Huge plants are an absolute delight but, as Neil notes, careful consideration is required when planning just how many plants work in a room. “Unfortunately, I had completely underestimated how big the chilli plants would get, and the knock-on effects on humidity in the growing area”. Humidity becomes problematic where it impacts on plant transpiration. The typically high humidity of Southern Scotland (80 – 95% in summer) also affected the greenhouses. This was further exacerbated by frequent plunges into and out of bad weather during the 2020 season. However, every cloud has a spicy lining.
Use of vents and fans meant the plants still easily out-performed both Neil’s expectations and his conventionally grown chilli plants. And the climate does have massive advantages. “The upside is that the humidity helps with a very good fruit set, and we suffer very little from flower/fruit drop. Also, for reasons that are unclear – perhaps the long ripening times – the chillies grown in Scotland are the best tasting I’ve ever produced”.
Neil’s pursuit of new horizons in chilli cultivation is ceaseless whether in terms of quality, rarity, or innovation. Chilli seeds for mainstream plants are ten-a-penny so a high-calibre source of seeds for the classics is essential in order to set Professor Pods apart. Thankfully Neil has hit on just such a source. “Our go-to place is Semillas La Palma in the Canary Isles. Outstanding seeds, that are what they’re supposed to be and always with good viability”.
Rarer varieties arrive from Neil’s network of like-minded friends and chilli breeders. For the unique stuff Professor Pods create crosses of their own which are continually developing. “I tend to grow seeds one year, to triage the growing issues, flavour characteristics, and yields. I then make isolated seed stocks for the next year when we scale up the growing with the strains we like.”
Destiny calls for the pods. Even before Neil’s seeds are planted the presumed fruits are pencilled in for melding into Professor Pods’ scientifically planned sauces. Lots of sauce producers lay claim to a scientific approach but few have credentials as legitimate as those of Professor Pods. “By training, I’m a biophysical chemist with expertise in how biological molecules behave under different pH, salt concentrations and temperatures. By luck, these are key parameters used in the concoction of chilli sauces and in hot sauce recipe development. Other companies use fruits, vegetables etc to develop their products to reach a desired effect. You can make a very good sauce by the conventional chop/boil/bottle route, but that is not how we make Professor Pods sauces. The processes we’ve developed allow us to capture the essence of the fresh chillies that were used to make them”.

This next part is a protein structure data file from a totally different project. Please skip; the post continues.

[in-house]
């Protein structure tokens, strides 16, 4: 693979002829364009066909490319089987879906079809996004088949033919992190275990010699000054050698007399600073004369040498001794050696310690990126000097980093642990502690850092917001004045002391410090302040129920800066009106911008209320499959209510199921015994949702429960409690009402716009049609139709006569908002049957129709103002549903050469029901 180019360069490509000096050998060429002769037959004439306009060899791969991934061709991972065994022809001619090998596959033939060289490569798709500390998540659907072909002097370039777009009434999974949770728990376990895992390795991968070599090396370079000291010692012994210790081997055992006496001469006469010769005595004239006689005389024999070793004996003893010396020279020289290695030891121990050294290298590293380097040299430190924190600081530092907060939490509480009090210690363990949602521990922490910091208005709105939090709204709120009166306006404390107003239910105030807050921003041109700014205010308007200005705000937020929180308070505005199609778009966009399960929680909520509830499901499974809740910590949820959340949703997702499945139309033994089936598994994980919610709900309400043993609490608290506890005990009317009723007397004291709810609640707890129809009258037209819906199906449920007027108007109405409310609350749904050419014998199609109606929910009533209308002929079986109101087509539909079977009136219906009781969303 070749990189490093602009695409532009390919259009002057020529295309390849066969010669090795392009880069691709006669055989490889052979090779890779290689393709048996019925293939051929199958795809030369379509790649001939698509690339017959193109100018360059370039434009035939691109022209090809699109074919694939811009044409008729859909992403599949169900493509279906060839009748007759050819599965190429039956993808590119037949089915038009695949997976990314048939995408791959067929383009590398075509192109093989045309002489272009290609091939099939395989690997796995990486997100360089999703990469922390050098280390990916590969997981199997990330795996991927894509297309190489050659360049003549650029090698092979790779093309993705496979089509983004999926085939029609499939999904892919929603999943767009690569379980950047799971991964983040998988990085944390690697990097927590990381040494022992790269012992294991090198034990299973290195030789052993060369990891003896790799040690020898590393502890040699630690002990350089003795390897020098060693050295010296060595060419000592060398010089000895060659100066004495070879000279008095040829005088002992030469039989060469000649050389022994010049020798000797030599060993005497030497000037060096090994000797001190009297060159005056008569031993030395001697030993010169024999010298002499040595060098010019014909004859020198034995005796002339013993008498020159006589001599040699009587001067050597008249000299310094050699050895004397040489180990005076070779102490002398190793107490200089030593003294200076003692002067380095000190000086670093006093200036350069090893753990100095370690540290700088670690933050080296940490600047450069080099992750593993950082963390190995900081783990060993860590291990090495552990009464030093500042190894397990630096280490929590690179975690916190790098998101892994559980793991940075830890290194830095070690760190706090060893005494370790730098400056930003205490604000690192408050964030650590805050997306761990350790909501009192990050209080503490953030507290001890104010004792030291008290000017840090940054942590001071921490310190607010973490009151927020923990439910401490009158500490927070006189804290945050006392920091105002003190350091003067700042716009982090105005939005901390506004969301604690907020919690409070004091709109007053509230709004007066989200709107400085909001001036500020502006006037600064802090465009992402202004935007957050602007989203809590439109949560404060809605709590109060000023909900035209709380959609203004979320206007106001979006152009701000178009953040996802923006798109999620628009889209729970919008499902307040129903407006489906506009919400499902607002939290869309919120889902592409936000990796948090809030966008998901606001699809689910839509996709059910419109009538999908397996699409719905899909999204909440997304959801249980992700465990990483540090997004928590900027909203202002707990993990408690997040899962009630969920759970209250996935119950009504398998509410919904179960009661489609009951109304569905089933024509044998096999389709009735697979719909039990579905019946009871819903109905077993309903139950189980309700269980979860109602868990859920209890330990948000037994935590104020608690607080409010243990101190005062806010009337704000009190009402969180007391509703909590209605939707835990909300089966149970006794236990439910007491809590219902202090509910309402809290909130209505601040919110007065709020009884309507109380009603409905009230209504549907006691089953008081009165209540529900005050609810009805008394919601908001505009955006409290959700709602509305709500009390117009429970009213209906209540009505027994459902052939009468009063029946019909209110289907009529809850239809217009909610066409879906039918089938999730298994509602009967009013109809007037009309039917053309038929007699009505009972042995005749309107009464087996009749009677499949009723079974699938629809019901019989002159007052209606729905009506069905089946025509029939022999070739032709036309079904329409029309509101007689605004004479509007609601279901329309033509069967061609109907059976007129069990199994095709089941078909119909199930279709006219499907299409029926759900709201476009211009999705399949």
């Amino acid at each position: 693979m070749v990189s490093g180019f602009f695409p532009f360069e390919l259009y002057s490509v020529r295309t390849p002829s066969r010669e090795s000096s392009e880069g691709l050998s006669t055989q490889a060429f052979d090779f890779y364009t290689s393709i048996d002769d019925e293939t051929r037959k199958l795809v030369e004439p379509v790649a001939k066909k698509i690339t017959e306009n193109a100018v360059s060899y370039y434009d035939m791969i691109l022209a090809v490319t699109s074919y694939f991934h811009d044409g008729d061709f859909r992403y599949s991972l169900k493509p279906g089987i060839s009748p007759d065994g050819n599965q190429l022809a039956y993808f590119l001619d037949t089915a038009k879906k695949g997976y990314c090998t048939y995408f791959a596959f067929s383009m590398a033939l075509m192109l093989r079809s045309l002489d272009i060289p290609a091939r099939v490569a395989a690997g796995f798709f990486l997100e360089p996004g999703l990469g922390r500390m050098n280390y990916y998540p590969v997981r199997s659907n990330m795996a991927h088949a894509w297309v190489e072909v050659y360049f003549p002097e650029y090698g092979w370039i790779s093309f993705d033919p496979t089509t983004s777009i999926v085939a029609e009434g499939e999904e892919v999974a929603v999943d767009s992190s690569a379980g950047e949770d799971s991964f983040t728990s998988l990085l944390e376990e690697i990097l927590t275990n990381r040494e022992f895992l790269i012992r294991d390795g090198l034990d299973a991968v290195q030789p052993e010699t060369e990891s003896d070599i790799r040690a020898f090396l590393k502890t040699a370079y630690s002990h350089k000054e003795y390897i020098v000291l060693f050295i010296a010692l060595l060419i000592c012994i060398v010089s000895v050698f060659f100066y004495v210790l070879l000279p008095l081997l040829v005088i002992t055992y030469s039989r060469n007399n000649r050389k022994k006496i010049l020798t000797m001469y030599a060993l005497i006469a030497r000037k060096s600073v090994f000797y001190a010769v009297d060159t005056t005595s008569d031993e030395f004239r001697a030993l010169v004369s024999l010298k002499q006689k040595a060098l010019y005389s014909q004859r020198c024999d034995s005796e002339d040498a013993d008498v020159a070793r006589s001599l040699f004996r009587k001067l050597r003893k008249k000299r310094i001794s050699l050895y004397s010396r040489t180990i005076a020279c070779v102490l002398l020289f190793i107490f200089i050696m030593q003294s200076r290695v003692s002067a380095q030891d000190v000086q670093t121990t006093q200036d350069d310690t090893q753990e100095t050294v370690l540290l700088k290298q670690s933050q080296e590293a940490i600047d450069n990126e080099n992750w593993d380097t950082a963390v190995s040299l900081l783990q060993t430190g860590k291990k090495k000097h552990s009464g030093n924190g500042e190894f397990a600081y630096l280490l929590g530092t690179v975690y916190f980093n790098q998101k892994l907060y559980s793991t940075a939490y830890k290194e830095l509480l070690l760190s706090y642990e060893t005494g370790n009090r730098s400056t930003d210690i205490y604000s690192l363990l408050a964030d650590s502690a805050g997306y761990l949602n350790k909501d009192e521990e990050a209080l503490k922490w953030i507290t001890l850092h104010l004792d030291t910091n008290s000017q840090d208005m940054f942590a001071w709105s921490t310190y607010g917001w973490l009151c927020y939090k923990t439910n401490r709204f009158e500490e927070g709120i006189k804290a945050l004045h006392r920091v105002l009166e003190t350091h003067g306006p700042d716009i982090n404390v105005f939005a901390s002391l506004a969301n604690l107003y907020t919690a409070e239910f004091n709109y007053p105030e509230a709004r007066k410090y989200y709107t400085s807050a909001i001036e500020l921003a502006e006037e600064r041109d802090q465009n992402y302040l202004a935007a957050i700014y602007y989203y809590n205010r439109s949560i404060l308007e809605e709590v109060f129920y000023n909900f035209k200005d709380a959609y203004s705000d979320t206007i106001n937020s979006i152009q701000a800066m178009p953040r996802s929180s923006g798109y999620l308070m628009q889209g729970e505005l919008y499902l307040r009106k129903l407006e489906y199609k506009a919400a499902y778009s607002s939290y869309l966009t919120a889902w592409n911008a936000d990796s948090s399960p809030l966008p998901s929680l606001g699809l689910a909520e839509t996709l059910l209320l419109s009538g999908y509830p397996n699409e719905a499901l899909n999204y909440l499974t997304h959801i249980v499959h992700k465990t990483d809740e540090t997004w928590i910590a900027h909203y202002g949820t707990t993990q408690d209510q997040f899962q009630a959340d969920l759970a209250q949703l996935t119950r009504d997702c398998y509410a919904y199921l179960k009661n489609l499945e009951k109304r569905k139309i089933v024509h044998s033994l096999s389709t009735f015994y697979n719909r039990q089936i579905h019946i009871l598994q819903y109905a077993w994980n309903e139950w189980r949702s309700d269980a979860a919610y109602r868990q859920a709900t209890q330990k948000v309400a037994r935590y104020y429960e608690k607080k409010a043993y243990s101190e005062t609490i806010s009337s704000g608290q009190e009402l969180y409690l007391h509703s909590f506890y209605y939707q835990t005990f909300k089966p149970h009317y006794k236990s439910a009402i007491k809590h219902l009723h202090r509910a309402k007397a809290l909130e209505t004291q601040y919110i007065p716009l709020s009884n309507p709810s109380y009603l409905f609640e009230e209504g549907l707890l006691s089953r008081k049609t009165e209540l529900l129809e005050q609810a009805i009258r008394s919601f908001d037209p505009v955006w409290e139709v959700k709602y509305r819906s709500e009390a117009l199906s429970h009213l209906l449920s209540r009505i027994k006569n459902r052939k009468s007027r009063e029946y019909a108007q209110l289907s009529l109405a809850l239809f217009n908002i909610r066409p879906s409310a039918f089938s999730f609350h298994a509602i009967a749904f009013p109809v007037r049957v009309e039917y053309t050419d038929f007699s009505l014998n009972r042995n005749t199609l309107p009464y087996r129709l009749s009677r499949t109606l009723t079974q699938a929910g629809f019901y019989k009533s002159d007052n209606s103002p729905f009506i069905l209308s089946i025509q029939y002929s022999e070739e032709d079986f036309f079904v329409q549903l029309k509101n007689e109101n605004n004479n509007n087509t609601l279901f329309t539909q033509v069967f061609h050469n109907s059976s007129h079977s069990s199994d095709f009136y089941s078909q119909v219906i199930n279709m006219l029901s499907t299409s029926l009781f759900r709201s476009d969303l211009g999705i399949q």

You can see as well as taste. Professor Pods AutoPot trial grow is all happening in the public eye at the National Trust for Scotland’s Threave Garden and Estate. “There has been a considerable amount of interest in the trial. The recurrent themes have been people being staggered at the speed of plant growth, their size and the quality of the pods produced”. Many of the head gardeners at large botanical gardens in the UK have been trained at Threave’s on-site School of Heritage Gardening. “Given the staff’s passion for horticulture, and especially exotic and unusual plants, there was a very natural overlap in their interests and ours”. Threave have been ardent supporters of Professor Pods “all the way from proof of concept, research, and rental of growing space”. Special thanks are due to Michael Lawrie (head gardener) and Brian McMillan (No. 1 Gardener). So what’s next for Professor Pods?
“The aim going forward is to migrate completely to AutoPots. I’m quite keen to try out the 15 L (1Pot modules), perhaps keeping the plants a little smaller and to try growing in coir in 2021, it’d also be interesting to try the new AQUAvalve5 and some organic feeds too”. Neil is “also keen to scope out the yields using an indoor setup with LEDs. This is looking to be my winter project for 2020”.
Immense thanks to Professor Pods for time and energy devoted to his participation, both in the trial and here. Follow his progress via @professorpods and #48chillies48autopots on Facebook and Instagram.